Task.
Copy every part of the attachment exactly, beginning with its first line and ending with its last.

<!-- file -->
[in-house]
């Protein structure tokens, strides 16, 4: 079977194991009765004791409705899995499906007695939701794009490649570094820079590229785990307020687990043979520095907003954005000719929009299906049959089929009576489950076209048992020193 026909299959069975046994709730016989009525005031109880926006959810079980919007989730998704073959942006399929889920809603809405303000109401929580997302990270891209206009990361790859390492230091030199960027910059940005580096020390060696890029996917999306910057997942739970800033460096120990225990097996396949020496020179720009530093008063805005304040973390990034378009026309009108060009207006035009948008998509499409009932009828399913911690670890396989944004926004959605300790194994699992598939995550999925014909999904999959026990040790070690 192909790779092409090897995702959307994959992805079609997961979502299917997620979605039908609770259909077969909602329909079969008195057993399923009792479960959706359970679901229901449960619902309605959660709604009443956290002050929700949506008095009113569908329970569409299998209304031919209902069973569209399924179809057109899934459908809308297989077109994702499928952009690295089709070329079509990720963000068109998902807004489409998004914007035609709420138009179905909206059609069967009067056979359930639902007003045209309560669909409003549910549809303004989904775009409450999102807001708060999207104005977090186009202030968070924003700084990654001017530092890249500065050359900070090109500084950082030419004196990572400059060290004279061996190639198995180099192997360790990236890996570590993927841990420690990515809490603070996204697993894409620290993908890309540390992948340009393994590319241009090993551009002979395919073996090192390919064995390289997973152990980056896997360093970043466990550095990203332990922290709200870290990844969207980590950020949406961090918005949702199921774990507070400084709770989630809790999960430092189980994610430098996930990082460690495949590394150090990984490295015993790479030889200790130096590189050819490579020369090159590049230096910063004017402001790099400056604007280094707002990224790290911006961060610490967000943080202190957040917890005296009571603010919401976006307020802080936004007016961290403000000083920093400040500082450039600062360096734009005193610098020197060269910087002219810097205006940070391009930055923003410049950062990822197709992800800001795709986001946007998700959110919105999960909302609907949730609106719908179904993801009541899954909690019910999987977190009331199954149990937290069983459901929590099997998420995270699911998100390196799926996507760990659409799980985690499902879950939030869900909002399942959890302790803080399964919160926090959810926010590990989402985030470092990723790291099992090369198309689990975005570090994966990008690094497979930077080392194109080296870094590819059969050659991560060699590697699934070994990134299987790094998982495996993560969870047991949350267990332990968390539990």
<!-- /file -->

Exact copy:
[in-house]
């Protein structure tokens, strides 16, 4: 079977194991009765004791409705899995499906007695939701794009490649570094820079590229785990307020687990043979520095907003954005000719929009299906049959089929009576489950076209048992020193 026909299959069975046994709730016989009525005031109880926006959810079980919007989730998704073959942006399929889920809603809405303000109401929580997302990270891209206009990361790859390492230091030199960027910059940005580096020390060696890029996917999306910057997942739970800033460096120990225990097996396949020496020179720009530093008063805005304040973390990034378009026309009108060009207006035009948008998509499409009932009828399913911690670890396989944004926004959605300790194994699992598939995550999925014909999904999959026990040790070690 192909790779092409090897995702959307994959992805079609997961979502299917997620979605039908609770259909077969909602329909079969008195057993399923009792479960959706359970679901229901449960619902309605959660709604009443956290002050929700949506008095009113569908329970569409299998209304031919209902069973569209399924179809057109899934459908809308297989077109994702499928952009690295089709070329079509990720963000068109998902807004489409998004914007035609709420138009179905909206059609069967009067056979359930639902007003045209309560669909409003549910549809303004989904775009409450999102807001708060999207104005977090186009202030968070924003700084990654001017530092890249500065050359900070090109500084950082030419004196990572400059060290004279061996190639198995180099192997360790990236890996570590993927841990420690990515809490603070996204697993894409620290993908890309540390992948340009393994590319241009090993551009002979395919073996090192390919064995390289997973152990980056896997360093970043466990550095990203332990922290709200870290990844969207980590950020949406961090918005949702199921774990507070400084709770989630809790999960430092189980994610430098996930990082460690495949590394150090990984490295015993790479030889200790130096590189050819490579020369090159590049230096910063004017402001790099400056604007280094707002990224790290911006961060610490967000943080202190957040917890005296009571603010919401976006307020802080936004007016961290403000000083920093400040500082450039600062360096734009005193610098020197060269910087002219810097205006940070391009930055923003410049950062990822197709992800800001795709986001946007998700959110919105999960909302609907949730609106719908179904993801009541899954909690019910999987977190009331199954149990937290069983459901929590099997998420995270699911998100390196799926996507760990659409799980985690499902879950939030869900909002399942959890302790803080399964919160926090959810926010590990989402985030470092990723790291099992090369198309689990975005570090994966990008690094497979930077080392194109080296870094590819059969050659991560060699590697699934070994990134299987790094998982495996993560969870047991949350267990332990968390539990």